- Object of the Game
- Basic Game
- Special Games
Note: for any specific clarification of rules, don't hesitate to contact our rules guru at email@example.com.
Object of the Game
The obvious answer is to be the first team to score seven points. A close second is to make the opposing team drink more than you do, as games will continue throughout the night. For instance, you could be the first team to score seven points and win, but drink three or four more drinks than your opponents. Play a couple of games like that, and you're not going to be winning for long, you're going to be passed out on the floor!
One of the beauties of Snappa is the sheer simplicity of the equipment. As you can see from the list below, you can likely get started in Snappa with gear from your garage or shed. In case you don't have one of the below, check out our Snappa Gear page for links.
This is the standard issue Snappa equipment, played during almost all situations:
- Table - one standard issue 6'[l] x 2.5'[w] x 2.5'[h] (182cm[l] x 76cm[w] x 76cm[h]) wooden 'banquet' table (or suitable replacement)
- Chairs - four chairs, preferably armless.
- Glasses - four 16 ounce (47cl) pint glasses, placed at the corners, ~4" or 5" (~10cm) in from the side & rear; the thicker the glass, the better! Why use glass instead of plastic? Two reasons; glass gives a much more lively 'deflection' and, secondly, sounds much cooler. (the smart Snappa host will have at least a few backup glasses, as breakage is a possibility)
- Die - a 5/8" (1.6cm) six-sided die, white preferable for best visibility.
- Drinks - player's selection.
- Ready Rule: To start, all four glasses must be placed at 'ready positions'. (i.e. one hand length in from the end and side of the table every time they are placed on the table)
- Snap-on Rule: Before a team can throw (at the start of a game, after a break in play, etc) the throwing team or the 'judge', if you are using one, must indicate that the game is on by saying 'Snap-on'.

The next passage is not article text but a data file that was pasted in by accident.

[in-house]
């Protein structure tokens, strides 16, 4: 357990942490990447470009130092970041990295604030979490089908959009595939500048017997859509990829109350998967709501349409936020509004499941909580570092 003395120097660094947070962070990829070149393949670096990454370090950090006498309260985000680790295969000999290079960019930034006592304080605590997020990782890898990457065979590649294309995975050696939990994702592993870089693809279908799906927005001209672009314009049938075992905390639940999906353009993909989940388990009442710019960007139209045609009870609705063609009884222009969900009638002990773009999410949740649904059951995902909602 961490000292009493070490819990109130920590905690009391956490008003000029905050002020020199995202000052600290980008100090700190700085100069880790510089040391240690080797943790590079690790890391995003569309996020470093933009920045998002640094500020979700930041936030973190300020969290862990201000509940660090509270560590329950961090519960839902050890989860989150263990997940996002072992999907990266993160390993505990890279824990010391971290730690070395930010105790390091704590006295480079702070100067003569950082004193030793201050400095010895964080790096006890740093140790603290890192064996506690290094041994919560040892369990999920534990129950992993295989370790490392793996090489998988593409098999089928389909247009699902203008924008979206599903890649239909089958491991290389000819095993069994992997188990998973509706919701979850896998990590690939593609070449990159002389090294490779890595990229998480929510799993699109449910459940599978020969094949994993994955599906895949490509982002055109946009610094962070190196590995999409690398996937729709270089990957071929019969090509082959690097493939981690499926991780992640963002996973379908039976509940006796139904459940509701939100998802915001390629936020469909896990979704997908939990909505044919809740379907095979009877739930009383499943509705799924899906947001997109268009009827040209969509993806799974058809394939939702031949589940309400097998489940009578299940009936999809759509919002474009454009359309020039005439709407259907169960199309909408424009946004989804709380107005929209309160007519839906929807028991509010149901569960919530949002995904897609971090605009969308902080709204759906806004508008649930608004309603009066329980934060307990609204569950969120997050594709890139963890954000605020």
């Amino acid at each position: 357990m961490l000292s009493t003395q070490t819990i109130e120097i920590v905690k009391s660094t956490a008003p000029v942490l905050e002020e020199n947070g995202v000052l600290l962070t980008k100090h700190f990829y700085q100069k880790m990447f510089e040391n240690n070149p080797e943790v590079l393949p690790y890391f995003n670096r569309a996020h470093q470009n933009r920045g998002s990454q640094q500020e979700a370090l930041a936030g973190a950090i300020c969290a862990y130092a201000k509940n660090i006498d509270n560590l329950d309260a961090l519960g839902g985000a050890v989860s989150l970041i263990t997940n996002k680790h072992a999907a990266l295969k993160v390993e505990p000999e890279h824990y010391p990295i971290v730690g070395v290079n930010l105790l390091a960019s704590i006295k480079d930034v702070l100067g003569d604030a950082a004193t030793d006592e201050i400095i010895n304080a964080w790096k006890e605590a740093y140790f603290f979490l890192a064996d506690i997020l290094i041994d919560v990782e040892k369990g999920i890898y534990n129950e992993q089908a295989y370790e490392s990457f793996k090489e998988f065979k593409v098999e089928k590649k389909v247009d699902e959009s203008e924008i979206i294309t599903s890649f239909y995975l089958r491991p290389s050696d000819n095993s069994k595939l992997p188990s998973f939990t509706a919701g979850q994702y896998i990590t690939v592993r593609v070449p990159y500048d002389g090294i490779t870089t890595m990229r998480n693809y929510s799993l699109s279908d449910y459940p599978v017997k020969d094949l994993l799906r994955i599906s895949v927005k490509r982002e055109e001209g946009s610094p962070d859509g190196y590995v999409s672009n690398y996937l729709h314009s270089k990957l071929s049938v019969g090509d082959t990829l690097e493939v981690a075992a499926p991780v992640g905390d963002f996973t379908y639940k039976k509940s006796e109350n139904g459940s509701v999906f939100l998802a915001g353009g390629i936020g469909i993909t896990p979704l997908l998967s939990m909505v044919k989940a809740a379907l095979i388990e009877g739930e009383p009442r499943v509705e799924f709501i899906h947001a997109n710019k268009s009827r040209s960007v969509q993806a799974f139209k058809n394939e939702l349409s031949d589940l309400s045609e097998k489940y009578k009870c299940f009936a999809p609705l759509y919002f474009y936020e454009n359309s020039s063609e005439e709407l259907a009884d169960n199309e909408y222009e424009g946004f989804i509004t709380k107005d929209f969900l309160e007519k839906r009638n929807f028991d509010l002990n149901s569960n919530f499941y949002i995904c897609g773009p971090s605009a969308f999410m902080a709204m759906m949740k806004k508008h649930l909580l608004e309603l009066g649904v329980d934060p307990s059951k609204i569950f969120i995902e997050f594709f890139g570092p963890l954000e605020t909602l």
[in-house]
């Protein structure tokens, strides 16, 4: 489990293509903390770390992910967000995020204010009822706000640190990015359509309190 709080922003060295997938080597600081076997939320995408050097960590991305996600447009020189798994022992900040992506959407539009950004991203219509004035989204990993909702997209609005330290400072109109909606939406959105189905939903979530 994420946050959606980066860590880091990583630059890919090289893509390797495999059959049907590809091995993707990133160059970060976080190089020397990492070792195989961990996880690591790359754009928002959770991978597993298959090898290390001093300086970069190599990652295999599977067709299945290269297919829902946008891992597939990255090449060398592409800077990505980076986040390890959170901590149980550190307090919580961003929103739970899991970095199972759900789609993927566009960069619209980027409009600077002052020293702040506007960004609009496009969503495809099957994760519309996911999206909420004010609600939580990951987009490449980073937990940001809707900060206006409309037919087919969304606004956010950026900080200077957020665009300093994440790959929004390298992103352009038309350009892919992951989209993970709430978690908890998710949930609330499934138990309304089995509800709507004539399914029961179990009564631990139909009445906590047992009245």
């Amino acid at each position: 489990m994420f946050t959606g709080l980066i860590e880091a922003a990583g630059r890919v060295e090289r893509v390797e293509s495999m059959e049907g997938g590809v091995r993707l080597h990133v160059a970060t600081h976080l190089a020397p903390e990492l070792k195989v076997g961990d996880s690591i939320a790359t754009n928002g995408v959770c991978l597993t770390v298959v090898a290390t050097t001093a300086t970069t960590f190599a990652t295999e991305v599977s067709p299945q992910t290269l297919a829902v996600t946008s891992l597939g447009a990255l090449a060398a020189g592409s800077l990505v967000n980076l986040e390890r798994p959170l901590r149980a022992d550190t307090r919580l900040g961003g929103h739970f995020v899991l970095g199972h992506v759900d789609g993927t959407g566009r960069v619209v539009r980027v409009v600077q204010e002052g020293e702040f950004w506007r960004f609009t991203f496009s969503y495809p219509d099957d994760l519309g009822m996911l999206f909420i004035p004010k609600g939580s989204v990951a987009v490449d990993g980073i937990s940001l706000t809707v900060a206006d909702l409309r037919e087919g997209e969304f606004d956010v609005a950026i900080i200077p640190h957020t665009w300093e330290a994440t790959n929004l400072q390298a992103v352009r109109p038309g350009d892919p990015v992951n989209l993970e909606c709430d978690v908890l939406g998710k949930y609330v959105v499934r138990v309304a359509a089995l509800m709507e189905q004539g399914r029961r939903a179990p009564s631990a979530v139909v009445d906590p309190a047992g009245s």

- Underhand Rule: The die must be thrown underhand.
- One-hand Rule: The die must be caught with only one hand. Note that if the die is caught by an opposing player in his/her mouth, this is a legal catch and results in a 'pizza';
- Trap Rule: The die cannot be trapped against your body, your teammates body, or any other object other than the table.
- Height Rule: The die must be thrown above the head of the tallest player sitting at the table during that particular game.
- In-turn Rule: Partners must always throw 'in-turn'. (i.e. alternate throws)
- Drink Rule: One glass must be finished in three or four drinks, players choice.
- Dead-die Rule: If the die hits any obstruction, such as the ceiling or a fan on the throw, it is considered a 'dead throw' and counts as your turn.
- Games are always played to seven points, and a win can be by one point.
(i.e. 7-6 is OK). One question we get is 'Why not win by two?' Well, in short,
winning by one point means that:
- Games don't take hours to play. Since it ends definitively at 7 points, those teams waiting to get on the table can rest assured that their game will start this century, and;
- Games can end on the 'deciding' point. A 6-6 game becomes a tense see-saw battle, as literally every throw by both teams can end the game.
- If during a throw, the die bounces on the table, it must hit a cup or bounce off the end of the table inside the 'forty-fives' (imaginary 45 degree angled lines that continue out from each corner of the table) in order to score. A die bouncing outside the 'forty-fives' is called 'side' and is considered a 'dead throw'. No drinking is required on 'side' throws.
A player/team shall score a point AND force the other team to consume their entire glass and then spit the die if:
- They throw a die of appropriate height and land it inside one of the opponent's glasses, either directly in the air, from one or more bounces on the table, off another glass, or off of one of the catching teams; body, hands, etc. Essentially if the die ends the turn in an opposition glass after a legal throw, they need to drink and spit!
- The opposition team, during their throw, manages to sink the die in their own glass. (yes, this can happen due to deflections off of opposition mugs, etc)
- A member of the receiving team blocks the top of their glass to prevent a die from entering. Note, pretending to do this is OK, but having the die actually hit your hand while doing this results in this massive penalty.
A player/team shall score a point AND force the other team to consume one drink, which counts against their drink count of four per glass, if: